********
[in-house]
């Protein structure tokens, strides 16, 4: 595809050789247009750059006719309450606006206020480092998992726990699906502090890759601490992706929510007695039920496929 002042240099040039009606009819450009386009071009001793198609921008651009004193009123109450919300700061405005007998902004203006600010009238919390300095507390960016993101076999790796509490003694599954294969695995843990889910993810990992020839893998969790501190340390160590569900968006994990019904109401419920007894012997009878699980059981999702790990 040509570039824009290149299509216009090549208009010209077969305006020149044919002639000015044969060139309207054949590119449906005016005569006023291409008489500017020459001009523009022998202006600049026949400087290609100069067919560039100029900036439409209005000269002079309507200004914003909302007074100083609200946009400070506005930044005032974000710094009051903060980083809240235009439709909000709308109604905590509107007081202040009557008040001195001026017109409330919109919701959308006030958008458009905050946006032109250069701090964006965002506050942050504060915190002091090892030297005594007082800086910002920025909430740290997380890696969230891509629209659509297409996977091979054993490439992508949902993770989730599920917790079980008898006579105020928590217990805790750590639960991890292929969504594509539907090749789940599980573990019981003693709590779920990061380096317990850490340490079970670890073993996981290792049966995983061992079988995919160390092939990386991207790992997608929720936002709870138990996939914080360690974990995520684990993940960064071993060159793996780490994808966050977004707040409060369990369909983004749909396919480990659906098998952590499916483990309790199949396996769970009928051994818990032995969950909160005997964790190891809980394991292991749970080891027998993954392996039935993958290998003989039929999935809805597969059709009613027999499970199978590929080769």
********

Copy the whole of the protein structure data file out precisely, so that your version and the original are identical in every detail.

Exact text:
[in-house]
């Protein structure tokens, strides 16, 4: 595809050789247009750059006719309450606006206020480092998992726990699906502090890759601490992706929510007695039920496929 002042240099040039009606009819450009386009071009001793198609921008651009004193009123109450919300700061405005007998902004203006600010009238919390300095507390960016993101076999790796509490003694599954294969695995843990889910993810990992020839893998969790501190340390160590569900968006994990019904109401419920007894012997009878699980059981999702790990 040509570039824009290149299509216009090549208009010209077969305006020149044919002639000015044969060139309207054949590119449906005016005569006023291409008489500017020459001009523009022998202006600049026949400087290609100069067919560039100029900036439409209005000269002079309507200004914003909302007074100083609200946009400070506005930044005032974000710094009051903060980083809240235009439709909000709308109604905590509107007081202040009557008040001195001026017109409330919109919701959308006030958008458009905050946006032109250069701090964006965002506050942050504060915190002091090892030297005594007082800086910002920025909430740290997380890696969230891509629209659509297409996977091979054993490439992508949902993770989730599920917790079980008898006579105020928590217990805790750590639960991890292929969504594509539907090749789940599980573990019981003693709590779920990061380096317990850490340490079970670890073993996981290792049966995983061992079988995919160390092939990386991207790992997608929720936002709870138990996939914080360690974990995520684990993940960064071993060159793996780490994808966050977004707040409060369990369909983004749909396919480990659906098998952590499916483990309790199949396996769970009928051994818990032995969950909160005997964790190891809980394991292991749970080891027998993954392996039935993958290998003989039929999935809805597969059709009613027999499970199978590929080769």